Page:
Policy-Shaping Power in the Middle East (I)
BAGHDAD/ERBIL/BERLIN (Own report) - With its military intervention in Syria and Iraq, Germany is emerging as a "policy-shaping power in the Middle East," according to a government advisor of the German Institute for International and Security Affairs (SWP). The intervention in Syria, decided last week, could, therefore, last ten years and could be accompanied by "long-term" efforts to "politically reorganize" the entire region, with the cornerstone being military units, equipped and trained by the German government, serving as ground troops for the war against the "Islamic State" (IS/Daesh). In Iraq, the militia of the Kurdish Regional Government in northern Iraq could take on this role, whereas Berlin only provides minimal support to the Iraqi government's armed forces. Whereas the government in Baghdad has good relations with Iran and Russia, the Kurdish Regional Government in northern Iraq is seen as loyal to the West. Having illegally remained in office beyond the August deadline in an insidious coup, the Regional Government's President Masoud Barzani, with whom German Foreign Minister Frank-Walter Steinmeier met yesterday, is responsible for the brutal repression of civil protests. Ultimately - and with Berlin's military aid for his Peshmerga - Barzani may be able to proclaim "Iraqi Kurdistan's" statehood.
Reorganization Through Warfare
With its military intervention in Syria, including reconnaissance flights over Iraq, Germany is emerging as a "policy-shaping power in the Middle East," according to Markus Kaim from the Research Division International Security of the German chancellery-financed Institute for International and Security Affairs (SWP). The Bundeswehr's mission will not be a brief intervention, but is designed to last "for several years," writes Kaim; German Foreign Minster Frank-Walter Steinmeier (SPD) speaks of "ten years." In any case, "strategic patience" is required. These military operations are accompanied by efforts at an "ultimate political reorganization" of the region. Germany has assumed the obligation, "in cooperation with other countries" of a "protracted military, but above all political" operation in the region. It is a "novelty in German policy" for Berlin to apply a "reorganization concept" in protracted intervention, writes Kaim, "something we have yet to know."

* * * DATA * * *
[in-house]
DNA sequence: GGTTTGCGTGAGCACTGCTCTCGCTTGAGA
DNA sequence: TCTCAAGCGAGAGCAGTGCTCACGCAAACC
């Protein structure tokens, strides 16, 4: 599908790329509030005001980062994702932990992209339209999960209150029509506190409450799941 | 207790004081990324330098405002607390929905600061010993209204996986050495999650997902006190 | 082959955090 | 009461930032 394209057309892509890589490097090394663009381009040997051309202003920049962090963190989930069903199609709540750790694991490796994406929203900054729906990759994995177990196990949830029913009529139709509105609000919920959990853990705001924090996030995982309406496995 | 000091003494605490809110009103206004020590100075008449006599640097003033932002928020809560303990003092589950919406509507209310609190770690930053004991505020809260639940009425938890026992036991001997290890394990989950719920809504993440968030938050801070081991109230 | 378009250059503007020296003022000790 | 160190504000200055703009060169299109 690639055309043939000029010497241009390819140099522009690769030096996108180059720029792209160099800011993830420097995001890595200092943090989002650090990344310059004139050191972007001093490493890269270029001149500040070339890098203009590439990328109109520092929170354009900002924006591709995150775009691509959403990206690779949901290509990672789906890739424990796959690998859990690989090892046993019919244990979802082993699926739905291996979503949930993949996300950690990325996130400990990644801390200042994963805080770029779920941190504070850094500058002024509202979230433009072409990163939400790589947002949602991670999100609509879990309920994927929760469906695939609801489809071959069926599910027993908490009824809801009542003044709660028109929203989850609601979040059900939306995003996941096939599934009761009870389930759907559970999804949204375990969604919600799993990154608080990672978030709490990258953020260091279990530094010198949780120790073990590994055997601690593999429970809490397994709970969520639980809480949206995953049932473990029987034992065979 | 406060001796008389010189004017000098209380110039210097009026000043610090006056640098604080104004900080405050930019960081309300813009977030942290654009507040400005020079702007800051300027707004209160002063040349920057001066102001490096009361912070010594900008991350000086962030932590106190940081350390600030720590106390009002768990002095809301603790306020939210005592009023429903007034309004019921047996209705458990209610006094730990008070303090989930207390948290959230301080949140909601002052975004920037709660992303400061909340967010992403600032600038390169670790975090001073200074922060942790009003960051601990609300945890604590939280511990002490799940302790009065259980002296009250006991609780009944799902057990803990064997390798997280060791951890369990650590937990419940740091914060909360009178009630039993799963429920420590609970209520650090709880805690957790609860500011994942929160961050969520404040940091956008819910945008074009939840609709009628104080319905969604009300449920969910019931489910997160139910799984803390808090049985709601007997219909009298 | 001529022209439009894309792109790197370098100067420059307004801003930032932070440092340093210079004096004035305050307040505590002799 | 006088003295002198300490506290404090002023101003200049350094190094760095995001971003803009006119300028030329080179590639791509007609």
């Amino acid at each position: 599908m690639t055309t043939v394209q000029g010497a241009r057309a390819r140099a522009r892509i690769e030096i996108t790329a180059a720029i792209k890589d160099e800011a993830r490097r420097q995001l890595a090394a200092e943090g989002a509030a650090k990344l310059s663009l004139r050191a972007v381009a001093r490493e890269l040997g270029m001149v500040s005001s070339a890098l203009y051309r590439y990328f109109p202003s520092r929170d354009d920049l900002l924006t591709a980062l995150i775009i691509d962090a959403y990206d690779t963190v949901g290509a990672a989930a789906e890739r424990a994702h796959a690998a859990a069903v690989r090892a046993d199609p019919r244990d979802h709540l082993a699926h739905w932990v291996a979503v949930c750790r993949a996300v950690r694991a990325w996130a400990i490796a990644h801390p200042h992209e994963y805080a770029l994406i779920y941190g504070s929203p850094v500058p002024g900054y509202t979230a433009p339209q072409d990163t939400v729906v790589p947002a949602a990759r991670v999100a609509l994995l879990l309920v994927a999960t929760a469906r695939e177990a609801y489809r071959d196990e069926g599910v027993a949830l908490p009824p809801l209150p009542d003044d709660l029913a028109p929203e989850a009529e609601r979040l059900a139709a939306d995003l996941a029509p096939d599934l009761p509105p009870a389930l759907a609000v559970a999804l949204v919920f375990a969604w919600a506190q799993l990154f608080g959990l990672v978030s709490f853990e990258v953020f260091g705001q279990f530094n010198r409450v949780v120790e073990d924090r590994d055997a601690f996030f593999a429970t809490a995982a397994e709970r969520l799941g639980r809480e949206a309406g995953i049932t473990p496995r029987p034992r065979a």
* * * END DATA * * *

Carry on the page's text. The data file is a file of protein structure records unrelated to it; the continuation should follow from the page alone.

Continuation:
Local Ground Troops
In an interview published last week, Kaim pointed out the cornerstones of Berlin's "concept to reorganize" the Middle East. The international military alliance against the "Islamic State" (IS, Daesh) will not be effective "without ground troops." The deployment of western forces is out of the question, Kaim explains, obviously forgetting that some special forces units are already operating in the war on IS/Daesh. Even though "a joint army under the Arab League's leadership" would be "conceivable," it cannot be materialized, in this concrete case, because of disagreements in the Arab world over Syria's future. "Arming local forces" is the only option left open - "on the Syrian, side the Kurds and moderate insurgents and on the Iraqi side, the Kurds and Sunni militia." Kaim does not mention Syrian and Iraqi government forces.
The German government is operating accordingly. Following Defense Minister von der Leyen's visit to Iraq, in late October, Foreign Minister Frank-Walter Steinmeier toured that country over the past few days and, like his cabinet colleague, von der Leyen, he also first visited the government in Baghdad, to then visit the northern Iraqi Kurdish regional government in Erbil, promising a continuation of German support. However, in fact, Berlin provides an unequal assistance. Whereas the northern Iraqi Kurdish regional government is being extensively supplied military hardware and receiving comprehensive training for its militias (the "Peshmerga"), the Iraqi government is only receiving a limited amount of protective gear for the official armed forces. That the Shiite predominated government in Baghdad, cannot be trusted is the excuse being given. This discrepancy in treatment has provoked protests in the capital. In mid-November, Iraqi officials grounded two of the Bundeswehr's Transall transporter planes allegedly because of falsified cargo documents. The planes, making a stopover enroute to Erbil, were carrying cash and military material. These Iraqi measures led to a hefty diplomatic dispute.